... into his eyes and over his face, as if his features had been frozen in an instant of terror. Panic seized her lest he should die there in the street, and she grasped his arm almost roughly as if she would shake him back into life. As she supported him his teeth began to rattle, not as the teeth of the living chatter from fear, but as the teeth of a dead man might rattle when he is jolted in his coffin. For a minute she felt the madness of her panic pass from her pulses to her brain, and her terror of him turned her as cold as the ...
— Life and Gabriella - The Story of a Woman's Courage • Ellen Glasgow

... I listened eagerly for some intermission, but it did not relax or recede, and I knew that the Turks must be holding on. The bullets became thicker—an ironic whistle, a sucking noise, a gluck like a snipe leaving mud, the squeal and rattle ...
— The Story of the Great War, Volume IV (of 8) • Francis J. (Francis Joseph) Reynolds, Allen L. (Allen Leon)

... in 1845, after her sister's death, she notes in her diary: 'The world is my gin or opium; I take it for a few hours per diem—excitement, intoxication, absence. I return to my desolate home, and wake to all the horrors of sobriety.... Yet I am accounted the agreeable rattle of the great ladies' coterie, and I talk pas mal to many clever men all day.... That Park near me, of which my beloved Morgan used to say, "It is ours more than the Queen's, we use it daily and enjoy it nightly"—that Park that I worked so hard to get an entrance into, I never ...
— Little Memoirs of the Nineteenth Century • George Paston

... have been written. Hence it is unnecessary to do more than briefly note some of the more important items of sacred lore which have been embodied in many of the early Christian legends. The yellow rattle has been assigned to St. Peter, and the Primula veris, from its resemblance to a bunch of keys, is St. Peter's wort. Many flowers, too, from the time of their blossoming, have been dedicated to certain saints, as the square St. John's wort (Hypericum quadrangulare), ...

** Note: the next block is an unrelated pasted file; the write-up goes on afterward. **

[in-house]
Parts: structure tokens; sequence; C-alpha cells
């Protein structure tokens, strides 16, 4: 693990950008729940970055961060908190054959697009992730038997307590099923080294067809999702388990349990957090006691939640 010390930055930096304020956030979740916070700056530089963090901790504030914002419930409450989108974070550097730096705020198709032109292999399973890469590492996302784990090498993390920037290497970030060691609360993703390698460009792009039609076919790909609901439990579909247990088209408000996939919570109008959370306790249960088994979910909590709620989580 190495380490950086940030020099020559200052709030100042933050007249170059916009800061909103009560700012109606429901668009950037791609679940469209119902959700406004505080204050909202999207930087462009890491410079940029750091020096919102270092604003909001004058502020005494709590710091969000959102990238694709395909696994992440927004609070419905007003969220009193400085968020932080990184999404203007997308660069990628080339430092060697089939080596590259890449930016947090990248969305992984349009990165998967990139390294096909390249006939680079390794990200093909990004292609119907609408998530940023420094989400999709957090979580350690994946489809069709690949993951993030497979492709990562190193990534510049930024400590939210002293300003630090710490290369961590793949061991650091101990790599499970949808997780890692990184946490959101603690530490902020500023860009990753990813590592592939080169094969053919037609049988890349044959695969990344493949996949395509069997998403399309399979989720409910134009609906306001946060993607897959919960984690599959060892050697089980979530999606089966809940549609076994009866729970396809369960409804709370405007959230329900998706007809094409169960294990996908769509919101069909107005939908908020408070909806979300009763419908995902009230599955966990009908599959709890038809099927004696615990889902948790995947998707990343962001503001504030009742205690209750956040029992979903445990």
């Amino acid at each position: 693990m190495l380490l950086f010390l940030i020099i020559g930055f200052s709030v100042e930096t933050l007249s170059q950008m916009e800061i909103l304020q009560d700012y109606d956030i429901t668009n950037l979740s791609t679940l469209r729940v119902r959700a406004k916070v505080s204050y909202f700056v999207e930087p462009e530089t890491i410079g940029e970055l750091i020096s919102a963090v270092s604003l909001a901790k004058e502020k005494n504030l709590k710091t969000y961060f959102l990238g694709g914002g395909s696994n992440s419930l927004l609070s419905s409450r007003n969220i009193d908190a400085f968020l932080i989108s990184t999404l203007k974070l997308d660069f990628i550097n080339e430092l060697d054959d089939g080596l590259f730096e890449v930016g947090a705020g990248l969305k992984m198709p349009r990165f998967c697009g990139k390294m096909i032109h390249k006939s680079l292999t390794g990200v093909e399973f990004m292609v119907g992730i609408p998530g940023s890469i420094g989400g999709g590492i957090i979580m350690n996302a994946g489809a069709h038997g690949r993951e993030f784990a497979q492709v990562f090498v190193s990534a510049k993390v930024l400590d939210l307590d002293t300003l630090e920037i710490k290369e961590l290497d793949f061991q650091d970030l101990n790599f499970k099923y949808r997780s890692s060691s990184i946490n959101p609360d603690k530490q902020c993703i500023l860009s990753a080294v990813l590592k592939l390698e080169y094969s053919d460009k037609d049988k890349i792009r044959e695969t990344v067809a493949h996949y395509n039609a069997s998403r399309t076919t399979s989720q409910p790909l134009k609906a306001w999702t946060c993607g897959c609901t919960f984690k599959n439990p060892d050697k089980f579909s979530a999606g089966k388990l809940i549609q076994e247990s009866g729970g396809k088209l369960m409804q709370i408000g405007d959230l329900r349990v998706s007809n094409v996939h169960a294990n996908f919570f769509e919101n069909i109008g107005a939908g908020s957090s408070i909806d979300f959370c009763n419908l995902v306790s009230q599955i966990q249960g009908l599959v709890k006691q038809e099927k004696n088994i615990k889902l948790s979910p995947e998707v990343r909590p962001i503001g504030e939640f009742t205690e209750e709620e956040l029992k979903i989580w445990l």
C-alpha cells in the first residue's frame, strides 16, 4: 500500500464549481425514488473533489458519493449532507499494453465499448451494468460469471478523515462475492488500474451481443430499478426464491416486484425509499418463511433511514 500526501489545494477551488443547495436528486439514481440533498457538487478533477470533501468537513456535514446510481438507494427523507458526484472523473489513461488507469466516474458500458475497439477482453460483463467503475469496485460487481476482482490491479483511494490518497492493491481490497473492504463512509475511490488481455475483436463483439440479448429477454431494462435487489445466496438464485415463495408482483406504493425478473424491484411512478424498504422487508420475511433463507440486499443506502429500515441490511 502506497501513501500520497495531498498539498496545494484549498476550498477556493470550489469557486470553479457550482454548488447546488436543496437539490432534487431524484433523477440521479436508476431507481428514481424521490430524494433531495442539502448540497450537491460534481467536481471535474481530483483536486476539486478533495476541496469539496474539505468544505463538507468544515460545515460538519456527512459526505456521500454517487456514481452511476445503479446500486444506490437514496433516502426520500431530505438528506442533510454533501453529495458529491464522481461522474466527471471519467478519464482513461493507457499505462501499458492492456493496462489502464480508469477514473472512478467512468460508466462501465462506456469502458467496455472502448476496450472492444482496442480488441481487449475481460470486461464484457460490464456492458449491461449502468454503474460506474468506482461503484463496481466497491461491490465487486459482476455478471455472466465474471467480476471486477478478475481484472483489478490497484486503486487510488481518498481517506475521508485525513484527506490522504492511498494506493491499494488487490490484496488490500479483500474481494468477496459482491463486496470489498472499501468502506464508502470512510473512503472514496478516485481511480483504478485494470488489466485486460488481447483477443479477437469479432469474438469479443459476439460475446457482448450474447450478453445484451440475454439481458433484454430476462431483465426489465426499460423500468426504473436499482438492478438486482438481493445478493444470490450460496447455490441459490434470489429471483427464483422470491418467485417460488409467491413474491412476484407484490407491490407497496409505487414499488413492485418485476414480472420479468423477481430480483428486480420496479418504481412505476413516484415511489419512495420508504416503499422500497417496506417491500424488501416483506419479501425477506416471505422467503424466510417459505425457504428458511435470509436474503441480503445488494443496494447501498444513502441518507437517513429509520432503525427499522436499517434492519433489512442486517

— The Folk-lore of Plants • T. F. Thiselton-Dyer

... a careful search was made for ants' nests, rattle-snakes' holes, and the abodes of any other creatures likely to disturb them. A larger number of sentries than usual were also posted round the camp and directed to keep a vigilant watch, while one of the gigs under charge of Higson, with Needham as coxswain, was sent on some way ahead ...
— The Three Lieutenants • W.H.G. Kingston

... the red, green, and white triangle of running lights laid dead for him. It sheered a little. The brilliant ray blinked out. He saw a dim bulk, a pale glimmer through cabin windows, heard the murmur of voices and the rattle of anchor chain running through hawse pipe. Then he closed his eyes ...
— Burned Bridges • Bertrand W. Sinclair

... now he was soling a pair of sea-boots for a seaman on board a collier. On the other side of the bench sat little Lasse, chattering and aping his movements, and every time Pelle drove a peg home the youngster knocked his rattle against the edge of the table, and Pelle smiled at him. Ellen was running in and out between the living-room and the kitchen. She was ...
— Pelle the Conqueror, Complete • Martin Andersen Nexo

... case—neither uncouth nor halting, even though it lacks the characteristic fluency essential to Italian opera buffa; yet no more than did the speech of most of the singers at the Metropolitan performance. The ripple and rattle of the Italian parlando seem to be possible ...